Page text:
Chief & The DoomsDayDevice rotates his Mechanical and Verbal Weaponry for the Masses::: (interview)
Interview by: Mamba
Chief (a native of Austin, TX) has spent his entire life surrounded by music. Early memories of trips to Sound Warehouse led to a career in DJing at the age of 15, with an MC career beginning shortly thereafter. Early gigs at the Jump On It! Summer Concert series, popular weekly Hip Hop Humpday (The Mercury), and opening sets at the legendary shows of promoters Hip Hop Mecca led to a love of live performance.
Boy-Cott: For those out there that don’t know you, can you explain the meaning behind your name Chief and TheDoomsdayDevice?
Chief: Back in high school, I was looking for a name to perform under. Random people always referred to me casually as Chief, and Da’Shade Moonbeam made it official. TheDoomsdayDevice is what I named my everchanging, always rotating series of gear I use for live performances. The name gives the illusion of a band, or at the least, something greater than the sum of the parts.
Boy-Cott: I noticed that you have a very abstract approach in everything you do. Was there a certain individual or family member that peeked your interest in abstract work?
Chief: The abstraction comes more so as a reaction to the blandness that is heard on radio and TV. Not to say all popular music is garbage, but a lot of it is formulaic, and there seems to be a lack of diversity in all forms of commercial music. I look for inspiration in alternative sources, be it music of the past, or music from other parts of the world, or musicians who explore unique ideas. Because the pool of inspiration is unique, the outcome is a bit abstract.
Boy-Cott: Back in 2004, you were in a crew called “The Word Association”, and you fellas taught a course on hip-hop at San Marcos. Would you mind giving a short description about the curriculum of the course?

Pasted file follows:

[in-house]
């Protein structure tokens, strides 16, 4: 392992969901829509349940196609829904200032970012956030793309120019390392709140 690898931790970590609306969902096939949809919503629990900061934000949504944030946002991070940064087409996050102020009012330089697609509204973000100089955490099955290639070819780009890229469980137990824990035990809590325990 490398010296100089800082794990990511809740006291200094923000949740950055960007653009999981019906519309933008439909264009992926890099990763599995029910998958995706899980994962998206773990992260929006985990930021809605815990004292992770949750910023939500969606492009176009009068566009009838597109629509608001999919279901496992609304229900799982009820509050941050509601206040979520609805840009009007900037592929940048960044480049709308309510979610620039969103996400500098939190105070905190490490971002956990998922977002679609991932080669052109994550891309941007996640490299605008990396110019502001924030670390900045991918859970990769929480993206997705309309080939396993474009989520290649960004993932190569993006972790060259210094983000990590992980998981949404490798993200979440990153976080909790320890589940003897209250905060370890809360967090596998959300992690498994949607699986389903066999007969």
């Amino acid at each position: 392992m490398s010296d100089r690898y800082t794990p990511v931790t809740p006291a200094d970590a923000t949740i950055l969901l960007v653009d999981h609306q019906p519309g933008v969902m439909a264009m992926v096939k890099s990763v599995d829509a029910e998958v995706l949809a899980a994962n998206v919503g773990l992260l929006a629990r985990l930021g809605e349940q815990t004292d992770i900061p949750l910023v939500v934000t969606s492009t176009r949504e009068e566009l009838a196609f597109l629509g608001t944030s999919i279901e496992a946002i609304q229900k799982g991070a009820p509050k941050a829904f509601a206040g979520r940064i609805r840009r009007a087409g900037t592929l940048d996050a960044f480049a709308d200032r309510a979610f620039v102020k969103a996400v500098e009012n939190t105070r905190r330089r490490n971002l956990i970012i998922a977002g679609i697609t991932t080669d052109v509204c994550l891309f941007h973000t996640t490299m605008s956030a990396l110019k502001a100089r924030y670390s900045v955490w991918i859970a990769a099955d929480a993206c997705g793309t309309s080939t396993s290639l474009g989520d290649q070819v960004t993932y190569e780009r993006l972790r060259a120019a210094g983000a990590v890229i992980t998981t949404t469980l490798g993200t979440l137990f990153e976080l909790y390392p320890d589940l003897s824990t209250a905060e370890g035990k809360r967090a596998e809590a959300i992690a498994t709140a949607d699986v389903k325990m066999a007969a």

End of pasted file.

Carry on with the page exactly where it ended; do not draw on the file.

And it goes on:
Chief: The Word Association is strictly a hip-hop collective. I used to give poetry workshops to Johnston High School (Austin) with .::liquidstereoproject in the past, and I have been asked to do the same at Texas State University once or twice, but The Word Association is a creative think tank, and at times a performing crew.
Boy-Cott: You recently took part in an event called “Wake of The Dead 2″. Would you mind explaining what “Wake of the Dead 2″ is, and is going to be a prolonged series?
Chief: “Wake The Dead 2″ was an event hosted by Grimnasty, held at the Wake The Dead coffeeshop in San Marcos, Texas. I believe the first event featured Muggzy Flowz and Promise Udo, and part 2 featured Nov. 27 and DJ Trainwreq. I’m not sure what Grimnasty’s plans are for performing at that particular venue, but I do know he is always looking for opportunities to play in San Marcos.
Boy-Cott: You’ve been in Austin, TX for quite sometime, and you’ve seen the scene change over time… My question to you is, what do you think about the Austin hip-hop scene?
Chief: The Austin hip-hop scene, like the live music scene in general, has gone through many drastic changes. Back in the mid to late 1990s, there was already a scene going on, but the city had yet to embrace hip-hop as part of the “live music capitol” umbrella. Events like Hip Hop Hump Day, Blowpop (Nasty’s), Jump On It, and the legendary touring shows presented by Hip Hop Mecca with local artist support made the power of hip-hop in Austin undeniable, and it was great to be a part of that as a young musician… it gave one hope that making a living at music was realistic, and it provided a blueprint that I took with me and applied to future projects.
Today, the scene seems splintered, and there doesn’t seem to be an appreciation for local talent… a few artists are handpicked and groomed, but the networks are smaller. Many artists have been forced to reinvent themselves to stay afloat, and have left the scene behind. Others are fighting to bring the community back to Austin hip-hop. There used to be a feeling of “if one person makes it, we all make it”… nowadays, there is more of a “get what I can at the expense of the next man” mentality… there’s more than enough room for all of us to co-exist, we just have to find our middle ground. Big shout outs to Notion at MusicNMind, DJ Charlie and the entire crew with The Good Life, Table Manners Crew, and the whole Applied Pressure/Exploded Drawings camps for moving things in the right direction.
Many artists have been forced to reinvent themselves to stay afloat, and have left the scene behind.